A shortage of fingerprint experts at the Los Angeles Police Department has caused a large backlog of unanalyzed fingerprints, resulting in long delays to thousands of active criminal investigations.
The LAPD's beleaguered Latent Print Unit has failed to analyze fingerprints from about 2,200 burglaries, auto thefts and other property-related crimes, according to department figures. Detectives wait on average between two and three months to get print results back from the lab, LAPD officials said. In some cases, the delay can last more than a year and, in older cases in which the detectives have not pressed for analysis, prints are ignored altogether because the unit cannot keep up with the constant inflow of cases.
"In a perfect world, we'd get results back in a day or two," said Michael Brausam, a detective in the LAPD's Central Division. "The longer you leave these criminals out on the street, they're likely going to be committing more crimes. And, if you do get a match on prints months later, it can be much harder to prove your case."
And the prospect of the situation improving is bleak because of the city's ongoing hiring freeze.
Since the freeze in 2009, the fingerprint unit has lost 27 of its 97 analysts. Over the next five years, 20% of the unit is expected to retire, officials said. Additionally, furloughs that are part of the city's attempt to close a budget shortfall have exacerbated the problem, as have the neck and back injuries that analysts commonly suffer from long hours hunched over desks staring at prints through magnifying glasses.
Meanwhile, the demands on the unit continue unabated. Last year, detectives requested fingerprints to be collected at 19,000 crime scenes, and the pace so far this year is the same. As a result, LAPD officials have decided on a rationing plan that they hope will bring the workload in line with the unit's capabilities.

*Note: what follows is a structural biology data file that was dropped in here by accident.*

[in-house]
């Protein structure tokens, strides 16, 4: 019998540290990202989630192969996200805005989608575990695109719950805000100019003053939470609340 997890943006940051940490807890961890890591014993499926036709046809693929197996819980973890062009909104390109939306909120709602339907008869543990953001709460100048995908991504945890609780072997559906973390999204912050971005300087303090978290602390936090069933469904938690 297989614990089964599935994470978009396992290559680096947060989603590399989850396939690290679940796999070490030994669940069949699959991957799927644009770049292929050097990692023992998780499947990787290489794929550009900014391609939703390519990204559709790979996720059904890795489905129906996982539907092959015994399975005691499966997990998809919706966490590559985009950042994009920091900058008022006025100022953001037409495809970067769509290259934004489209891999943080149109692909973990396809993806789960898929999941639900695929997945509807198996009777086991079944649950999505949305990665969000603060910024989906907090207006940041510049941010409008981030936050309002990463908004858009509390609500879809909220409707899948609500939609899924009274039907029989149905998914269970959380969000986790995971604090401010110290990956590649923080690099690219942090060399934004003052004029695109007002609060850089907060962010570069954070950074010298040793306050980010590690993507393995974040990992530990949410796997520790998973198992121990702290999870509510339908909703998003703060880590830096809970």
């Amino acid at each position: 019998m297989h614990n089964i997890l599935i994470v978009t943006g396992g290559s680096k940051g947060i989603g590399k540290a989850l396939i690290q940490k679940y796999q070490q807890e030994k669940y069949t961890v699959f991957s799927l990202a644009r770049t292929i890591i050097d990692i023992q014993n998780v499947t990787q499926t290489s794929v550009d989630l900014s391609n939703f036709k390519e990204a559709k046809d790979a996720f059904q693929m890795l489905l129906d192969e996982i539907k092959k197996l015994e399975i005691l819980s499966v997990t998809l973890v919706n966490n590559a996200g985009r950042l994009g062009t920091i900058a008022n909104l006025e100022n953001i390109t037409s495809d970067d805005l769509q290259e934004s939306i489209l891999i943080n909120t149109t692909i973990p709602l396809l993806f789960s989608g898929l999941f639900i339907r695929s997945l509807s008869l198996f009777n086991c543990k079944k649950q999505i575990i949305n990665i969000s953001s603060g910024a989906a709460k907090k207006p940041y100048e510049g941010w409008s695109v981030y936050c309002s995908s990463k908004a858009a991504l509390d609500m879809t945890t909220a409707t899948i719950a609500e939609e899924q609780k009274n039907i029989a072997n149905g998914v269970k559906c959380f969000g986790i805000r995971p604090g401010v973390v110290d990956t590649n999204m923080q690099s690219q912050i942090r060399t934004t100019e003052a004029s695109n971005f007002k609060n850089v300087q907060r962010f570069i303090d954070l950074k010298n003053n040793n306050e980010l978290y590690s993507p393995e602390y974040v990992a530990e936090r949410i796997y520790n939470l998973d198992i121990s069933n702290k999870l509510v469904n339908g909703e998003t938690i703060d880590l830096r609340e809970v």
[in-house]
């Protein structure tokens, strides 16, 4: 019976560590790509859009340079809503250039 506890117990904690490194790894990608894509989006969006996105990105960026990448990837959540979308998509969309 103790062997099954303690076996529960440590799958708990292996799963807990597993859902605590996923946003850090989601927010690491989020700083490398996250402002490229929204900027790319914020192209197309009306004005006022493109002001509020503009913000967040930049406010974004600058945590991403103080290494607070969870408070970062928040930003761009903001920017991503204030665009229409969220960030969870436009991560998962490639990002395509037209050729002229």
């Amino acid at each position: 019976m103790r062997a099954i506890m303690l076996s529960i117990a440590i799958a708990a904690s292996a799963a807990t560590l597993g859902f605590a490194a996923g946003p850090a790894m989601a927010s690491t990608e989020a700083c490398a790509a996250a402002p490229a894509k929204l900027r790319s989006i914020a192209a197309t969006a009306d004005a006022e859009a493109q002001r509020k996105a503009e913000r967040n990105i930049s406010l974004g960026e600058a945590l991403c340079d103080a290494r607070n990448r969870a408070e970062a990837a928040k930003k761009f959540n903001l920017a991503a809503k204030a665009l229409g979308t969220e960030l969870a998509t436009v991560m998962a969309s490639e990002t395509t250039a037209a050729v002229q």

Under the plan, which the department will roll out in coming months, each of the LAPD's 21 police stations and specialized divisions will be allotted only 10 cases each month in which fingerprints will be analyzed promptly, Deputy Chief Kirk Albanese said. All other cases will be placed on a waiting list. In addition, said Albanese, a handful of officers will be trained to collect prints at crime scenes in order to allow the print unit to spend more time in the lab analyzing prints.
"We're taking in more than we can process," Albanese told the department's oversight board recently. "We have to look at our capacity."
The rationing plan will apply only to property-related cases and will not affect homicides, sexual assaults and other violent crimes, which are handled separately. Even for violent crimes, however, it typically takes six to eight weeks to produce fingerprint results, officials said.
In a recent interview, Albanese acknowledged that the fingerprint unit's capabilities will be exhausted just by violent crimes and the prioritized property crimes. Prints from the hundreds of other property crimes that occur each month may go unanalyzed.
"We're not going to get to them any time soon," he said.
Although the new system still will leave a large number of prints untested, officials said it will force detectives to identify the most important cases — those, for example, involving a serial burglar. Under the current system, members of the print unit have no easy way to determine if one case is more pressing than another or even whether a case has been solved without print analysis.